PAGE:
Atletico leads Spanish challenge to Champions League revamp
PARIS (AP) — Seven Spanish soccer teams have protested against a plan to transform the Champions League into a largely closed competition, openly opposing the European Club Association ahead of emergency meetings in Malta.
Atletico Madrid, second to Barcelona in the Spanish league, is the biggest club to complain to the ECA leadership about its vision for launching a “frontal attack” on the stability of the European game in a letter obtained by The Associated Press on Wednesday.
Barcelona and Real Madrid, whose officials sit on the executive board of the 232-member ECA, are not among the signatories.
But Spain’s other seven members of the clubs group broke rank to express concern to the organization about a lack of consultation and openness about plans they say represent “the biggest threat in the history of European football in recent years.”
The ECA, which is led by Juventus chairman Andrea Agnelli, has pushed a vision presented by UEFA that wants 24 out of 32 group-stage teams starting in 2024 returning the following season regardless of where they finish in their domestic leagues.
That would involve promotion and relegation with the Europa League, which would have similar locked-in places and movement with a new third-tier competition. The ECA also is pushing for eight-team groups, creating more guaranteed games and prize money.
“The new European Club Competitions model proposed by UEFA and the Executive Board of the ECA represents a potential great threat, not only to national leagues and the great majority of clubs, but for all European football, representing a frontal attack to the competitive balance and to the stability of domestic competitions,” Athletic Bilbao, Atletico Madrid, Malaga, Sevilla, Real Sociedad, Valencia and Villarreal wrote to the ECA leadership.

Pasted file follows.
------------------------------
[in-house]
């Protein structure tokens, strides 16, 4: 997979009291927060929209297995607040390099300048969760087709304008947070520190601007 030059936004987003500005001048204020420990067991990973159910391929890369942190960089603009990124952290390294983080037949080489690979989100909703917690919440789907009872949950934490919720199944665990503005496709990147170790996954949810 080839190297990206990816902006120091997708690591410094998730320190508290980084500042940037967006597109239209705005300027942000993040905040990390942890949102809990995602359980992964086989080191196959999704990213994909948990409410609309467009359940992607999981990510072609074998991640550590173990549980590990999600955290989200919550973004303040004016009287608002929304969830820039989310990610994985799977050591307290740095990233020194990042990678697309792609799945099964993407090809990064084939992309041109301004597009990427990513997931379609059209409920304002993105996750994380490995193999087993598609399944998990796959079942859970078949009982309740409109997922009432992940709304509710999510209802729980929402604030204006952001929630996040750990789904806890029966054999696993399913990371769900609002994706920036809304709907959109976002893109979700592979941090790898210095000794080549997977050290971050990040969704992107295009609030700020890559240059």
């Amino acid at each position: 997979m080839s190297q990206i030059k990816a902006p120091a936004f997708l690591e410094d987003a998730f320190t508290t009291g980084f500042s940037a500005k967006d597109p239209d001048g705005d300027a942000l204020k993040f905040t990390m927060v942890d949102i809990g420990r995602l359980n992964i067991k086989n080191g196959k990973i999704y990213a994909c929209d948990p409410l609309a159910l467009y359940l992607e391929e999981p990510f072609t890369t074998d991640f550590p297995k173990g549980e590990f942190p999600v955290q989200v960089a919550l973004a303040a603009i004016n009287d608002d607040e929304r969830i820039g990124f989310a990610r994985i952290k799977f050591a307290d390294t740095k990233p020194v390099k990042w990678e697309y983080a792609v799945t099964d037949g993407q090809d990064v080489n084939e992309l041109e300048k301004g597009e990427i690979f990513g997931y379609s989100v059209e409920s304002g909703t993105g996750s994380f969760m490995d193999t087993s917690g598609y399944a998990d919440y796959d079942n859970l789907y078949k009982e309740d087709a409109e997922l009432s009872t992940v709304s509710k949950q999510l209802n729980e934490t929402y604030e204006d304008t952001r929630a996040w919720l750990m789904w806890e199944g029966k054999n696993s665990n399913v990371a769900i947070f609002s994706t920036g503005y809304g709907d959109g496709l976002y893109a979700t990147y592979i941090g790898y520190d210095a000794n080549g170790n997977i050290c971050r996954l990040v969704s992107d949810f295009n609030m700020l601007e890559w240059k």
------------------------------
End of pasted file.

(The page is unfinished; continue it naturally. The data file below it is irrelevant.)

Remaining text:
It’s a second act of defiance by ECA members since UEFA opened formal talks in March on Champions League reforms.
One month ago, around 70 clubs defied an ECA request not to attend a meeting in Madrid called by the European Leagues umbrella group.
The leagues say the ECA-driven plan would drain interest and commercial value from their member competitions, and widen a wealth gap favoring storied rich clubs.
Also Wednesday, UEFA President Aleksander Ceferin asked for a “direct exchange of views” when inviting leaders of the ECA and European Leagues to a Sept. 11 meeting in Switzerland.
“We firmly believe that European competitions should be a reward for excellence,” the Spanish clubs wrote, “in which the best teams participate in a competition open to all, based on the principles of sporting merit, solidarity among clubs, fair distribution, etc.”
Currently, only the Europa League winner is promoted to the Champions League. The Champions League winner is assured of its place the next season.
“Access should always be achieved, with only the exceptions that apply in the current format, through domestic competitions,” the clubs wrote.
The seven teams threatened to end their membership of the ECA, which holds a special assembly in Malta on Thursday and Friday to discuss the reform talks.
The Spanish clubs cited “negotiations led by a few” for “no longer feeling represented” by ECA leaders, who have seemed focused on building a global brand for their clubs.
England’s Premier League said Wednesday its member teams are in “unanimous agreement that the domestic game should continue to be the priority.”
On Tuesday, French President Emmanuel Macron joined the resistance against changing the Champions League format. His intervention at a private FIFA event in Paris angered Ceferin, who told the AP it was a “clear interference of politics in sports.”
French soccer federation president Noël Le Graët tried to smooth relations Wednesday in a speech to the FIFA Congress.
Le Graët said he was “delighted to work alongside” Ceferin, and that while France’s voice should be heard in the debate “there shouldn’t be interference from anybody else.”
AP Sports writer Graham Dunbar in Paris contributed to this report